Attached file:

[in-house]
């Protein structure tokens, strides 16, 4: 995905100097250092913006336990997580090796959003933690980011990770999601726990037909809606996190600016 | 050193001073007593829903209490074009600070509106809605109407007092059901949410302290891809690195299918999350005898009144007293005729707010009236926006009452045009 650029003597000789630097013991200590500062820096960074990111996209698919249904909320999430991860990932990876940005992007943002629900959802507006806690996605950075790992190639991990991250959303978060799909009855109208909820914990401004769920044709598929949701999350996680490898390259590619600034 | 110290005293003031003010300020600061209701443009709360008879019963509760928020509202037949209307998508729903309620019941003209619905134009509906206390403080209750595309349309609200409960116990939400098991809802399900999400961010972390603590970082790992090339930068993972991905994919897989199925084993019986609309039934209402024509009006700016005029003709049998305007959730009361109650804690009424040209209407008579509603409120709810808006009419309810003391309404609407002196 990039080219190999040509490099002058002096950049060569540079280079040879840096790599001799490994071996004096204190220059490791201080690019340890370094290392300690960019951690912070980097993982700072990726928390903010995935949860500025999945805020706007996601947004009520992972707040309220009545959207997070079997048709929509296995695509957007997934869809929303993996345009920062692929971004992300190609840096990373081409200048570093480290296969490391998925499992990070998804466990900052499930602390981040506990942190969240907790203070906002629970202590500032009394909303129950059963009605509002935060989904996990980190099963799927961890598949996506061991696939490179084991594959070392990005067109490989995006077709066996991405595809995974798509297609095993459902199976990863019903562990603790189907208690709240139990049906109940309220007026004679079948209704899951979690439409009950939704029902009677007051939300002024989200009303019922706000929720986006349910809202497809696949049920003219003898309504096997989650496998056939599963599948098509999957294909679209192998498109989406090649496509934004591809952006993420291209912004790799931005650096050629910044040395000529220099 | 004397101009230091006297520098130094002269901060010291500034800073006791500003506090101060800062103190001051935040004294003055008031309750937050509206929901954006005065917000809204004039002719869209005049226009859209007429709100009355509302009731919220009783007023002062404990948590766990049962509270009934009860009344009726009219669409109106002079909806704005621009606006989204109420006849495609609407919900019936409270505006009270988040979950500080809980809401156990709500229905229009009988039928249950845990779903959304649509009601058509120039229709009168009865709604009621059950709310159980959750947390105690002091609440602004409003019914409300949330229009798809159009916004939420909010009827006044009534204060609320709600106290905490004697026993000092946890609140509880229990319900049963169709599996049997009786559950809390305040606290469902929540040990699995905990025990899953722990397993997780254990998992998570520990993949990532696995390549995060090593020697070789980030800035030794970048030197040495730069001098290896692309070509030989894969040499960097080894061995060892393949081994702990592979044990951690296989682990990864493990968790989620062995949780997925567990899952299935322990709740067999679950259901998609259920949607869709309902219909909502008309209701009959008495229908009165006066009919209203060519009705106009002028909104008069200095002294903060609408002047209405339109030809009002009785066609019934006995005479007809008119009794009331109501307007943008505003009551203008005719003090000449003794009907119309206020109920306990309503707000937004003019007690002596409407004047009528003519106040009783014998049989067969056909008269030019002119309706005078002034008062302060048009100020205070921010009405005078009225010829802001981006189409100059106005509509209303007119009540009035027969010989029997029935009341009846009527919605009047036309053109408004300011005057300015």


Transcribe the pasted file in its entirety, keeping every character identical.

[in-house]
């Protein structure tokens, strides 16, 4: 995905100097250092913006336990997580090796959003933690980011990770999601726990037909809606996190600016 | 050193001073007593829903209490074009600070509106809605109407007092059901949410302290891809690195299918999350005898009144007293005729707010009236926006009452045009 650029003597000789630097013991200590500062820096960074990111996209698919249904909320999430991860990932990876940005992007943002629900959802507006806690996605950075790992190639991990991250959303978060799909009855109208909820914990401004769920044709598929949701999350996680490898390259590619600034 | 110290005293003031003010300020600061209701443009709360008879019963509760928020509202037949209307998508729903309620019941003209619905134009509906206390403080209750595309349309609200409960116990939400098991809802399900999400961010972390603590970082790992090339930068993972991905994919897989199925084993019986609309039934209402024509009006700016005029003709049998305007959730009361109650804690009424040209209407008579509603409120709810808006009419309810003391309404609407002196 990039080219190999040509490099002058002096950049060569540079280079040879840096790599001799490994071996004096204190220059490791201080690019340890370094290392300690960019951690912070980097993982700072990726928390903010995935949860500025999945805020706007996601947004009520992972707040309220009545959207997070079997048709929509296995695509957007997934869809929303993996345009920062692929971004992300190609840096990373081409200048570093480290296969490391998925499992990070998804466990900052499930602390981040506990942190969240907790203070906002629970202590500032009394909303129950059963009605509002935060989904996990980190099963799927961890598949996506061991696939490179084991594959070392990005067109490989995006077709066996991405595809995974798509297609095993459902199976990863019903562990603790189907208690709240139990049906109940309220007026004679079948209704899951979690439409009950939704029902009677007051939300002024989200009303019922706000929720986006349910809202497809696949049920003219003898309504096997989650496998056939599963599948098509999957294909679209192998498109989406090649496509934004591809952006993420291209912004790799931005650096050629910044040395000529220099 | 004397101009230091006297520098130094002269901060010291500034800073006791500003506090101060800062103190001051935040004294003055008031309750937050509206929901954006005065917000809204004039002719869209005049226009859209007429709100009355509302009731919220009783007023002062404990948590766990049962509270009934009860009344009726009219669409109106002079909806704005621009606006989204109420006849495609609407919900019936409270505006009270988040979950500080809980809401156990709500229905229009009988039928249950845990779903959304649509009601058509120039229709009168009865709604009621059950709310159980959750947390105690002091609440602004409003019914409300949330229009798809159009916004939420909010009827006044009534204060609320709600106290905490004697026993000092946890609140509880229990319900049963169709599996049997009786559950809390305040606290469902929540040990699995905990025990899953722990397993997780254990998992998570520990993949990532696995390549995060090593020697070789980030800035030794970048030197040495730069001098290896692309070509030989894969040499960097080894061995060892393949081994702990592979044990951690296989682990990864493990968790989620062995949780997925567990899952299935322990709740067999679950259901998609259920949607869709309902219909909502008309209701009959008495229908009165006066009919209203060519009705106009002028909104008069200095002294903060609408002047209405339109030809009002009785066609019934006995005479007809008119009794009331109501307007943008505003009551203008005719003090000449003794009907119309206020109920306990309503707000937004003019007690002596409407004047009528003519106040009783014998049989067969056909008269030019002119309706005078002034008062302060048009100020205070921010009405005078009225010829802001981006189409100059106005509509209303007119009540009035027969010989029997029935009341009846009527919605009047036309053109408004300011005057300015």